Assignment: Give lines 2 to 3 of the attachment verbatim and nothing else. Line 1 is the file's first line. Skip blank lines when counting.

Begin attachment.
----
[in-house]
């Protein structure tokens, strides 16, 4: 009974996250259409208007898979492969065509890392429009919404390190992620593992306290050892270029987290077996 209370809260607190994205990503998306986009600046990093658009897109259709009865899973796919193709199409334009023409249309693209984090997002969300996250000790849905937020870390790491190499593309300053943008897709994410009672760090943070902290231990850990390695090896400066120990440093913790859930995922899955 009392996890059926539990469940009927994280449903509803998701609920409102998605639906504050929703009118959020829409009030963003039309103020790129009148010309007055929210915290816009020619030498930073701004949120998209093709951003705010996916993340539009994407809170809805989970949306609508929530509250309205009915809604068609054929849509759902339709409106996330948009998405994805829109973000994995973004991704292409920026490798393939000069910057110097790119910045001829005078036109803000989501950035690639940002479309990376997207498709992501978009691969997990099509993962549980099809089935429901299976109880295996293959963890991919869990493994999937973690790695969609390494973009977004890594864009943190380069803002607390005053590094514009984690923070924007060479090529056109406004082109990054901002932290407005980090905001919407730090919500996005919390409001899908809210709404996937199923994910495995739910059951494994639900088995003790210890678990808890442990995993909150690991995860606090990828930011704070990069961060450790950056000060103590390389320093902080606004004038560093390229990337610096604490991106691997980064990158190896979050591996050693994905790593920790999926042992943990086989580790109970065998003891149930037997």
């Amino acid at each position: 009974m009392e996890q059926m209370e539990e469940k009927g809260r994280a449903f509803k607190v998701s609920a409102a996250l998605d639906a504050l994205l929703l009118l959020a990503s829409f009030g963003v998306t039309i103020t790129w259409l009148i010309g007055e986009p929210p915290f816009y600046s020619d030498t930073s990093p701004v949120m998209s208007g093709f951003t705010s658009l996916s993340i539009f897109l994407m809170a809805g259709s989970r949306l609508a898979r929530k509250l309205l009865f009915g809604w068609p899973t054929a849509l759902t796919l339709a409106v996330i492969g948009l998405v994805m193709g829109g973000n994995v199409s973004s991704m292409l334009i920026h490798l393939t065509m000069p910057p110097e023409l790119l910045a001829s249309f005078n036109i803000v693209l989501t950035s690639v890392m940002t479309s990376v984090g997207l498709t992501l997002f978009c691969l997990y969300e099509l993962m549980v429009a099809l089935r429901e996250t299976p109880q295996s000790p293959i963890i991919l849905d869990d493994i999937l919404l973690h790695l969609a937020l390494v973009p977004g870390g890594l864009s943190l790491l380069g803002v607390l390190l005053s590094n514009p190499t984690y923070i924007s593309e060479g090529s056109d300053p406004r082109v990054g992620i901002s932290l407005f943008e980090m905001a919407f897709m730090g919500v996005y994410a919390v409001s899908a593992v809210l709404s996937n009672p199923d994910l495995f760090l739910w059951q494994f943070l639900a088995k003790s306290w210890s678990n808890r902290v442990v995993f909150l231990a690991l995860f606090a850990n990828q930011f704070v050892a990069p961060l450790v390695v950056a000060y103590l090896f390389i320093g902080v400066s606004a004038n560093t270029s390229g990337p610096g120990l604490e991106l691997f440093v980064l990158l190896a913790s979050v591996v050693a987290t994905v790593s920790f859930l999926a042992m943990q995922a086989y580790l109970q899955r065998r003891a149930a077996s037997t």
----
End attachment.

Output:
């Protein structure tokens, strides 16, 4: 009974996250259409208007898979492969065509890392429009919404390190992620593992306290050892270029987290077996 209370809260607190994205990503998306986009600046990093658009897109259709009865899973796919193709199409334009023409249309693209984090997002969300996250000790849905937020870390790491190499593309300053943008897709994410009672760090943070902290231990850990390695090896400066120990440093913790859930995922899955 009392996890059926539990469940009927994280449903509803998701609920409102998605639906504050929703009118959020829409009030963003039309103020790129009148010309007055929210915290816009020619030498930073701004949120998209093709951003705010996916993340539009994407809170809805989970949306609508929530509250309205009915809604068609054929849509759902339709409106996330948009998405994805829109973000994995973004991704292409920026490798393939000069910057110097790119910045001829005078036109803000989501950035690639940002479309990376997207498709992501978009691969997990099509993962549980099809089935429901299976109880295996293959963890991919869990493994999937973690790695969609390494973009977004890594864009943190380069803002607390005053590094514009984690923070924007060479090529056109406004082109990054901002932290407005980090905001919407730090919500996005919390409001899908809210709404996937199923994910495995739910059951494994639900088995003790210890678990808890442990995993909150690991995860606090990828930011704070990069961060450790950056000060103590390389320093902080606004004038560093390229990337610096604490991106691997980064990158190896979050591996050693994905790593920790999926042992943990086989580790109970065998003891149930037997």
């Amino acid at each position: 009974m009392e996890q059926m209370e539990e469940k009927g809260r994280a449903f509803k607190v998701s609920a409102a996250l998605d639906a504050l994205l929703l009118l959020a990503s829409f009030g963003v998306t039309i103020t790129w259409l009148i010309g007055e986009p929210p915290f816009y600046s020619d030498t930073s990093p701004v949120m998209s208007g093709f951003t705010s658009l996916s993340i539009f897109l994407m809170a809805g259709s989970r949306l609508a898979r929530k509250l309205l009865f009915g809604w068609p899973t054929a849509l759902t796919l339709a409106v996330i492969g948009l998405v994805m193709g829109g973000n994995v199409s973004s991704m292409l334009i920026h490798l393939t065509m000069p910057p110097e023409l790119l910045a001829s249309f005078n036109i803000v693209l989501t950035s690639v890392m940002t479309s990376v984090g997207l498709t992501l997002f978009c691969l997990y969300e099509l993962m549980v429009a099809l089935r429901e996250t299976p109880q295996s000790p293959i963890i991919l849905d869990d493994i999937l919404l973690h790695l969609a937020l390494v973009p977004g870390g890594l864009s943190l790491l380069g803002v607390l390190l005053s590094n514009p190499t984690y923070i924007s593309e060479g090529s056109d300053p406004r082109v990054g992620i901002s932290l407005f943008e980090m905001a919407f897709m730090g919500v996005y994410a919390v409001s899908a593992v809210l709404s996937n009672p199923d994910l495995f760090l739910w059951q494994f943070l639900a088995k003790s306290w210890s678990n808890r902290v442990v995993f909150l231990a690991l995860f606090a850990n990828q930011f704070v050892a990069p961060l450790v390695v950056a000060y103590l090896f390389i320093g902080v400066s606004a004038n560093t270029s390229g990337p610096g120990l604490e991106l691997f440093v980064l990158l190896a913790s979050v591996v050693a987290t994905v790593s920790f859930l999926a042992m943990q995922a086989y580790l109970q899955r065998r003891a149930a077996s037997t």